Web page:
Whatever this “real world” is saying is frankly b.s. and DOES NOT WORK.

Any system (economic or otherwise) that only benefits a minor percentage of any population group or demographic, is a failing system.

Now, we’ve identified the problem. The next step is to figure out what to do about it.

1) Support your local handworkers.

2) Do not accept the lies that what you do is not of value.

3) Buy locally, think globally.

4) Do NOT by sweatshop created projects. Believe it or not people are far better off in their local villages than going into big cities to be indentured or slaves. And yes, that is very much how people are treated. They do not ever have a chance at living, they die young, poor and in bad health; leaving their children to the same fate. Believe me, I have seen these things first hand, ugly and brutal are poor adjectives to describe it.

5) Find an NGO (non-governmental agency) to support that works in fair trade, and then support them.

6) Price your own work above free. What you do has value.

I’m hopping off the soapbox for a little while, but be prepared I’ll be getting back on it as I read through the book. Because it’s making my brain tick. Crochet is a very small part of the world, but I can’t change the big picture. I can work at changing just a small part of this little microcosm. We don’t have to change the world anyway, we can just change our own world.

Confidence & Crafting…

Now that I’ve been home a few days, I’ve had a chance to get resettled, catch up on some home and business “things” and also reflect back on the weekend that was to be forever known as “The Portland Experience.”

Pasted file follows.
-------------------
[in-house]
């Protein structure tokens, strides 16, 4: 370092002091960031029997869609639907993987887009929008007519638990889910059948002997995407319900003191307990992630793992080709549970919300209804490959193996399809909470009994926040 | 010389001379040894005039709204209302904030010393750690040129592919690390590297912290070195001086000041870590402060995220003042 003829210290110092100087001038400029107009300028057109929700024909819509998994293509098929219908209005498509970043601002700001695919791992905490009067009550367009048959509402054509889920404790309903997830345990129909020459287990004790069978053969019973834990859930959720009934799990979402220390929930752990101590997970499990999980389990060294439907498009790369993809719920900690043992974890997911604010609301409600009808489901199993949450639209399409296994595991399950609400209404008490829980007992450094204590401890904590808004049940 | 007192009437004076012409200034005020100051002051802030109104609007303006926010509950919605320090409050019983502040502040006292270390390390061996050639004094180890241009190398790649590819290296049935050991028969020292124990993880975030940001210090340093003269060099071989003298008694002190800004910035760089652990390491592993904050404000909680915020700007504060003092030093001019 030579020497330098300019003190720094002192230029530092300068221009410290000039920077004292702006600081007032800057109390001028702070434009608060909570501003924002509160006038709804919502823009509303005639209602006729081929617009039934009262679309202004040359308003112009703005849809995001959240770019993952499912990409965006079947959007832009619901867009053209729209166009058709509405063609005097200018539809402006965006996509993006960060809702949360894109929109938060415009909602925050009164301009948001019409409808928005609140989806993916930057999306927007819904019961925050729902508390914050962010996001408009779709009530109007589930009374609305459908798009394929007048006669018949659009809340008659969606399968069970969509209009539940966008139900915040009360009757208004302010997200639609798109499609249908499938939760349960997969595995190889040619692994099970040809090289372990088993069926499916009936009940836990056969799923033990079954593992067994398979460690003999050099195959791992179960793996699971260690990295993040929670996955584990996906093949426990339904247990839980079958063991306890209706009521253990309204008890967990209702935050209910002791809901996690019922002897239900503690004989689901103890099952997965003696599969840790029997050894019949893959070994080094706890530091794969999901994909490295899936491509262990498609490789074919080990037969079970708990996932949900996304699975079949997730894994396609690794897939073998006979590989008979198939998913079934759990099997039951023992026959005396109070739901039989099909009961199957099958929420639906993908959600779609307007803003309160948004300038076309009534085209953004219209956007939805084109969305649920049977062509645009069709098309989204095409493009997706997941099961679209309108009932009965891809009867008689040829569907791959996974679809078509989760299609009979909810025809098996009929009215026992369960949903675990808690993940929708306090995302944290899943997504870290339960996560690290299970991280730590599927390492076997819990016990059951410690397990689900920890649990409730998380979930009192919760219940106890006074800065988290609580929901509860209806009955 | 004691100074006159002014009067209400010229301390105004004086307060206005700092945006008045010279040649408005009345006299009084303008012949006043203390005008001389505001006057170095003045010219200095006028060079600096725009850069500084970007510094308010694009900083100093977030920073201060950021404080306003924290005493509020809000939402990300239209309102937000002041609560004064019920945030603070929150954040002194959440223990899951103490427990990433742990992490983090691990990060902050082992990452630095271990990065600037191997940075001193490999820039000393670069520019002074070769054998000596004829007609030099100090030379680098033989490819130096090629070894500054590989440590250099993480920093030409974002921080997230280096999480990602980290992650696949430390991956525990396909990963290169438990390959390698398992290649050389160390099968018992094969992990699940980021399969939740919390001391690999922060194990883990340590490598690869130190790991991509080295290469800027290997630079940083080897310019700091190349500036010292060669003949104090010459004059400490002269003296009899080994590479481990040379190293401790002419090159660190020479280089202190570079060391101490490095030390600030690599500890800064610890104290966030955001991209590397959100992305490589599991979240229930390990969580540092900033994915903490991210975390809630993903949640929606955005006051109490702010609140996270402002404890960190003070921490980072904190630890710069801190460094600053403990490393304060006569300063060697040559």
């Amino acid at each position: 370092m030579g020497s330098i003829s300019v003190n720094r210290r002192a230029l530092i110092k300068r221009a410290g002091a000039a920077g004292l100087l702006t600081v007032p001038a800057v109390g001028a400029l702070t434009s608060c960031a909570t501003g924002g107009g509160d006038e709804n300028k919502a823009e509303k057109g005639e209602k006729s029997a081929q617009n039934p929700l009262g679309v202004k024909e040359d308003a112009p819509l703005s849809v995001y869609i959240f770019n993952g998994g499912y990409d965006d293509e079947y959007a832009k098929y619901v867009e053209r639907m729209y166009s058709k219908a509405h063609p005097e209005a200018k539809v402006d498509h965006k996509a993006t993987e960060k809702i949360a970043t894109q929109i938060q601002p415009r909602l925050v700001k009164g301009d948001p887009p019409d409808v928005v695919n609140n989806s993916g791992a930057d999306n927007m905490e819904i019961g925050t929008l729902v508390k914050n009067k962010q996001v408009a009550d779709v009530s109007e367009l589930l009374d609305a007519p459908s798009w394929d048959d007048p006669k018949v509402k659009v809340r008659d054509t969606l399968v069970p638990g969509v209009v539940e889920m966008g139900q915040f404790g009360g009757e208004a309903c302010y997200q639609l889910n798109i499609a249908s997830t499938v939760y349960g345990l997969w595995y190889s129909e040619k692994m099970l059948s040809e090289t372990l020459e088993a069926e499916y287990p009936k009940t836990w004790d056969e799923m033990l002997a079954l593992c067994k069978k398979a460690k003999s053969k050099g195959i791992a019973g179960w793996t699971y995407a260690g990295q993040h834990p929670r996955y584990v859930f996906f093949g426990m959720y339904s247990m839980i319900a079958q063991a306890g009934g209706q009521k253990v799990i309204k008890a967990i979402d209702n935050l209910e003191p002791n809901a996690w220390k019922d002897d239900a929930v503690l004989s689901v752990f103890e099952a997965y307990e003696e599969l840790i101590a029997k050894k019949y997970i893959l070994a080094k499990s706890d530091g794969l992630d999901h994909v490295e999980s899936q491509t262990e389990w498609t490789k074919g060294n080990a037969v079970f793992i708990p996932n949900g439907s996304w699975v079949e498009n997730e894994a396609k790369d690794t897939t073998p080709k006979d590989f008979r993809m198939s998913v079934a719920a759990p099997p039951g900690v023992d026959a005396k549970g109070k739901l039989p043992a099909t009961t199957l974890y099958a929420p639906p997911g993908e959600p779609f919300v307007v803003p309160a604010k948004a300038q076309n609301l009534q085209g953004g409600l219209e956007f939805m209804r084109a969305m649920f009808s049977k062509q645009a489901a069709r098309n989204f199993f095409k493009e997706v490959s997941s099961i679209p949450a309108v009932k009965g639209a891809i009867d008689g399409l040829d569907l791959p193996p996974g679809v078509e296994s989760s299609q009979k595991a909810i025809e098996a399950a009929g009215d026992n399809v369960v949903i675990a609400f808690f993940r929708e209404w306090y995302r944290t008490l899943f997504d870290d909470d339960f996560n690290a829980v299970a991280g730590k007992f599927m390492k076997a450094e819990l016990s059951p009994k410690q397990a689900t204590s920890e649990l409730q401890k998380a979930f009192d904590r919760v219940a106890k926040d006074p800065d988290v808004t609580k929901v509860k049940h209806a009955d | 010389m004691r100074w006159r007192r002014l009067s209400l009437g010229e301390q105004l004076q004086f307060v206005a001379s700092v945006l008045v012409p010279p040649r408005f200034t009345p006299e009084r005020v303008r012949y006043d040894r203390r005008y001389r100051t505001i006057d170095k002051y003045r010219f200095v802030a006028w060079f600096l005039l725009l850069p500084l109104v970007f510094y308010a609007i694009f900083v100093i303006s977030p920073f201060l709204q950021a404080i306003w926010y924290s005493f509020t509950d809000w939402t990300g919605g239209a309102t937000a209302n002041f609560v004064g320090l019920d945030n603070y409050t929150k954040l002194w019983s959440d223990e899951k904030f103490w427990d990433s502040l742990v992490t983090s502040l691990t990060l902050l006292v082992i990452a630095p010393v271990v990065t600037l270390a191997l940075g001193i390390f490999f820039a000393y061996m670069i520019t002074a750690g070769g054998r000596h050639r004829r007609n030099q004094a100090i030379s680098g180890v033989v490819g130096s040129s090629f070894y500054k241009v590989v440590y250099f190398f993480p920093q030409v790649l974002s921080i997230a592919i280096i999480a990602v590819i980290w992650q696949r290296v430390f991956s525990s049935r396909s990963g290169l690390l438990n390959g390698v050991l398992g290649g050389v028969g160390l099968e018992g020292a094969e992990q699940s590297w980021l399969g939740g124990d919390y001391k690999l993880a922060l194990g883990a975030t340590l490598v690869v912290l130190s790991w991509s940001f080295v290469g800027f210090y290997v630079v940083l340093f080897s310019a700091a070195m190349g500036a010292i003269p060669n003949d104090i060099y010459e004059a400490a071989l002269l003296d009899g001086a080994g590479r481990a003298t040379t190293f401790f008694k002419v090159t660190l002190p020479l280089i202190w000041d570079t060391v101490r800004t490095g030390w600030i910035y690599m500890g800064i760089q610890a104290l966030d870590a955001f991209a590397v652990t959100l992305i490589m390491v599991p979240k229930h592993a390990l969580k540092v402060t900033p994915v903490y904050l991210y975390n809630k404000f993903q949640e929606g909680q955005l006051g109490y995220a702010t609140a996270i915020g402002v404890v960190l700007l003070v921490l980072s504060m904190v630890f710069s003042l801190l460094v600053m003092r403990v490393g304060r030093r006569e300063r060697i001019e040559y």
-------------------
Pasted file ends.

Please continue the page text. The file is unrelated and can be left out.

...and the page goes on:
I took my second and third crochet classes ever in Portland. I’ve never been one of taking classes, having figured out most of what I do through a) trial and error (mostly error), and b) copious volumes of magazines and books. I have to say, I like taking classes, if I had just done that to start with (had I known they existed!) I would have saved myself a great amount of time, frustration and yarn!

I witnessed something rather sad in one of my classes, and I find it so because I’ve felt like the poor person I observed. In fact, I used to feel like she felt an awful lot once upon a life time ago.

There were two of us in the class who crochet for a living, or have crocheted for a living, or at the very least use a hook EVERY SINGLE DAY of the year. This poor person was having a hard time with figuring out how to do the lace, and was feeling slow, behind, and not “as good” as the others in the class.